Author: Abdul Kareem Dabbashi
Cryptocurrencies are simply a form of digital currencies that use encryption techniques in order to secure and document financial transactions. They gained a lot of popularity in recent years and many people are entertaining the possibility that they can be a potential alternative to fiat money. However, cryptocurrencies have sparked heated debates and divided opinions, and governments with their various regulatory agencies are struggling to come up with clear guidelines that facilitates how to deal with this technology.
In this piece, we delve into a historic case from the heart of America in the mid-20th century, predating the invention of any digital encryption, and how this case gave birth to a test that will continue to play a crucial role in determining the fate of cryptocurrencies after decades.
The reasoning behind the name of the test goes back to 1946, when the Securities and Exchange Commission (SEC) filed a lawsuit against W.J.HOWEY Corporation and the service company Howey-in-the-hills.
The SEC holds the crucial responsibility of overseeing and regulating the sale of various securities to American citizens. Its objective is to enforce compliance with US laws and regulations, and safeguard the interests of investors who may possess limited information on instances of manipulation and fraud.
The Story of Howey
Howey Companies was one of the firms that owned vast tracts of land cultivated with citrus trees in Florida. Some of these lands were put up for sale, but as an additional option, the company offered to lease back the lands from buyers with a contract for cultivating, marketing and remitting the net proceeds to the investors without requiring any effort from them.
The SEC noticed the services of Howey companies and filed a lawsuit against them in the Supreme Court, alleging that the activities of these companies are considered to be an “investment contract”, which can be defined as a legal agreement between two parties whereby one party provides funds to the other in exchange for the opportunity to receive a profit or yield, and thus is classified as a type of securities (which also includes stocks, bonds, and cash instruments) and requires the approval and regulation by the SEC.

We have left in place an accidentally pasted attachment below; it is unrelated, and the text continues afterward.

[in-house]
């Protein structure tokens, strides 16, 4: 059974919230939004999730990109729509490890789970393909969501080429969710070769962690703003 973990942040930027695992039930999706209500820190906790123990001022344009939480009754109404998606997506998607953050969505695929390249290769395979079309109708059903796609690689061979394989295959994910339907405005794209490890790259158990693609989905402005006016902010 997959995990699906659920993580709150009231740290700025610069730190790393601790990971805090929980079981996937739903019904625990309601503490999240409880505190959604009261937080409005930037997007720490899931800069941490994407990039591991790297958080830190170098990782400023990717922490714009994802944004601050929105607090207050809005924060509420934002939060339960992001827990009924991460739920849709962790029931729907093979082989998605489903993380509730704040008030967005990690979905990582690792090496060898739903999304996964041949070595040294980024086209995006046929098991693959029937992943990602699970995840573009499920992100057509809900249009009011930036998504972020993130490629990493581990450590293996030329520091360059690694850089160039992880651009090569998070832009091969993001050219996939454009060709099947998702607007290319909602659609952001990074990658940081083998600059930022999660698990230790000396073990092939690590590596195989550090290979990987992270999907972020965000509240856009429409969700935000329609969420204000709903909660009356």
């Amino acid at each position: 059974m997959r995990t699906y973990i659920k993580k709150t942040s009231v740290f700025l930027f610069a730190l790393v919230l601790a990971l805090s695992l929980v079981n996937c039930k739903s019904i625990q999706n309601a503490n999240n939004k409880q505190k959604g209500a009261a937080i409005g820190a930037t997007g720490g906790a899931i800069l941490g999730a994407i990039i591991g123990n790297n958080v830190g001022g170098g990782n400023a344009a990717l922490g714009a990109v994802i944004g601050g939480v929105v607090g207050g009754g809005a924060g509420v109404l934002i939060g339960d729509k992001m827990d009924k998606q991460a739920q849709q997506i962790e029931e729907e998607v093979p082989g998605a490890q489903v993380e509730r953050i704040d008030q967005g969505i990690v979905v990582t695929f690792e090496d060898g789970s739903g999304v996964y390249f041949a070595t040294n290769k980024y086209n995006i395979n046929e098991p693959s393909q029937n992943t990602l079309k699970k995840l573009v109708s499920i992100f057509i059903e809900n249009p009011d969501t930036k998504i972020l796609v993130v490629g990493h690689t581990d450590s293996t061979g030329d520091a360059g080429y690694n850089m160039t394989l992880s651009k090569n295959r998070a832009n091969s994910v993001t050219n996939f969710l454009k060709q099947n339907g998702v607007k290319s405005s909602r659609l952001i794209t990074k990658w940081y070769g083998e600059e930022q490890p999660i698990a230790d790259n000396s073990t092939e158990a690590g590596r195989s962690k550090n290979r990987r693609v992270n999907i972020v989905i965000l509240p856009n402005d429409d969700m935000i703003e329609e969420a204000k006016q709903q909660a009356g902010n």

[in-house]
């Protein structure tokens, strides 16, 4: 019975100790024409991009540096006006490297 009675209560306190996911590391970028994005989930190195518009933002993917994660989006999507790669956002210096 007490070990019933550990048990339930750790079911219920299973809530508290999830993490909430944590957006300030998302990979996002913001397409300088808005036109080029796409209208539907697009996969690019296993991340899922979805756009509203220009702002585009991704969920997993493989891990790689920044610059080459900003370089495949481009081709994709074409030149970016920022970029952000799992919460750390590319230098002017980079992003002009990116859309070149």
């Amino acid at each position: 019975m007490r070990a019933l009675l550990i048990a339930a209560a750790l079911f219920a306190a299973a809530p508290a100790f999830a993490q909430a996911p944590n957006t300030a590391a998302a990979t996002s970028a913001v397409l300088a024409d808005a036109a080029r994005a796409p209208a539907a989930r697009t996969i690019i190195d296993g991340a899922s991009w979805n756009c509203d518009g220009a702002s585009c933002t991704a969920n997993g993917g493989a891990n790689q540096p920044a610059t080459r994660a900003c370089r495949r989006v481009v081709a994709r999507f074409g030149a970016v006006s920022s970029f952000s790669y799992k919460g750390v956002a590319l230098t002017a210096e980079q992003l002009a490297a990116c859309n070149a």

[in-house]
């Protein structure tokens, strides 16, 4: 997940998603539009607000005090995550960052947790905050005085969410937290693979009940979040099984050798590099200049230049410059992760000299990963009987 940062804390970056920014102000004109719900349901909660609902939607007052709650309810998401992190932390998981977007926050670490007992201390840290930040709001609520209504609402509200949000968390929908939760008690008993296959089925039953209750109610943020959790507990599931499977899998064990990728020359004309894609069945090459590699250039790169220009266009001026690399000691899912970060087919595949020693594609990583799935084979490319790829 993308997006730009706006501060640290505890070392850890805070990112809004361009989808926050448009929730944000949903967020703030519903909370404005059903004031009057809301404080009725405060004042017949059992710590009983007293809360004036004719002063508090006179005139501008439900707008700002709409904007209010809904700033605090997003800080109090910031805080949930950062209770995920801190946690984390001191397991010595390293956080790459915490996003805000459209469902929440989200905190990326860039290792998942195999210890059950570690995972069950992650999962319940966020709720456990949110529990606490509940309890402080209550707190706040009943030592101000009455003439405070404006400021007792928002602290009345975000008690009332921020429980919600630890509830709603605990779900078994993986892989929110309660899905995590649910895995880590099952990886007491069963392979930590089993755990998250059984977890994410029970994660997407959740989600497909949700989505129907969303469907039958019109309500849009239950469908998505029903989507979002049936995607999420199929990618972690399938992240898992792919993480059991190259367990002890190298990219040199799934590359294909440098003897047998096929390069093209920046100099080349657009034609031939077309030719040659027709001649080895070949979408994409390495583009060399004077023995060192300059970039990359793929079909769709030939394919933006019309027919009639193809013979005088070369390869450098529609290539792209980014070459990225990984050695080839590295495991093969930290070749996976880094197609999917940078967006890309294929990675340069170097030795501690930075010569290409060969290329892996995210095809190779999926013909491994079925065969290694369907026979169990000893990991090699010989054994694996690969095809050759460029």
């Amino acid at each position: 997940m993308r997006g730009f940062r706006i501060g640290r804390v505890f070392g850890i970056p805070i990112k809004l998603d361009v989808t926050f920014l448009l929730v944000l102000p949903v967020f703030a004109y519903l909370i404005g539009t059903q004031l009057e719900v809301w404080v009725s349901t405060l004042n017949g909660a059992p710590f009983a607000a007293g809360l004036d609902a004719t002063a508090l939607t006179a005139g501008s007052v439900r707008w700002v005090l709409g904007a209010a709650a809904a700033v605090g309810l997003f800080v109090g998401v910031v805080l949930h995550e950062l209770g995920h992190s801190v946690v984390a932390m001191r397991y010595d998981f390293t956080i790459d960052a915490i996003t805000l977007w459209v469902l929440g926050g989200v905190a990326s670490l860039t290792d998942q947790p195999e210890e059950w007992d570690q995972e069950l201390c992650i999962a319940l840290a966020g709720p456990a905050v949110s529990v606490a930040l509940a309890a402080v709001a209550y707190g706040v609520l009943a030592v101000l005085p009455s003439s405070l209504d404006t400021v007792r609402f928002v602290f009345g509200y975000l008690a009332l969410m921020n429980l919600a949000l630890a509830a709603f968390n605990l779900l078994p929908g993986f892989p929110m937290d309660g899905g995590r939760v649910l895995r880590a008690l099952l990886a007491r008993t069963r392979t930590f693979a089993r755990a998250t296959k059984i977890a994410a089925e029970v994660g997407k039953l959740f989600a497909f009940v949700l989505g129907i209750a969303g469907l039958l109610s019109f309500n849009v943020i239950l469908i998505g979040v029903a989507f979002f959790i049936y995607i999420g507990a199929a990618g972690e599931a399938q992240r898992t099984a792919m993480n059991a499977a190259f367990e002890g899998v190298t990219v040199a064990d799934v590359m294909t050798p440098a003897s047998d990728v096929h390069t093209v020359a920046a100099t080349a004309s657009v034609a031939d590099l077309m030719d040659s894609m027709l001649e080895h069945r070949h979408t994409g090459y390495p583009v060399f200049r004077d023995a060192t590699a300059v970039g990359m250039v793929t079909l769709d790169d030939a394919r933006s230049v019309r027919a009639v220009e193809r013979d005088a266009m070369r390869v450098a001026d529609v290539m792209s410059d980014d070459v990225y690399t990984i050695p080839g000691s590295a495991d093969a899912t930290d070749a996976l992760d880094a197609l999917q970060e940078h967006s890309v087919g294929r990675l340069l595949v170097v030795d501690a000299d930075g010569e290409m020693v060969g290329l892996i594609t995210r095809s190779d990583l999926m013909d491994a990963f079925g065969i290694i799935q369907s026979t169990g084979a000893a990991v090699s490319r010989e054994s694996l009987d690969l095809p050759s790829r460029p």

From orange to crypto
In the Howey case, the SEC argued that most clients were not buying land for the sole purpose of owning the fields, which is a commodity (like real estate and gold), and it is regulated by the CFTC, but rather they were buying 1) an investment 2) in a common enterprise where the 3 ) expectations to make profits 4) relies on the efforts of a Promoter or any third party.
The case took place eight years after William Howey’s death, and while its fallout was in favor of the SEC by a Supreme Court decision, it was insignificant in comparison to the true outcome. The four-numbered prongs mentioned above formed the basis for the Howey Test, which has been used frequently to determine what a financial asset is. So, despite losing the case, our friend Howey was honored by having an important test named after him!
Now let’s dive into the test prongs and how they correspond with each other:
An investment of money
This means that the person providing money expects to get something back in return, he uses the money to buy an asset or a financial liability. For example, when you buy stocks in a specific company, you are basically giving the company money in exchange for your acquisition of the share.
In a common enterprise
That is, the investment takes place in an enterprise that includes several parties that consider themselves to be one entity, sharing the investors’ money, profits and losses. Although the term “common enterprise” was never explicitly defined by the Supreme Courts, there is a common three-prong test to determine its qualification:
- The employees must be working on the same project
- To work on similar or common activities
- To be exposed to the same risks
With expectations of a profit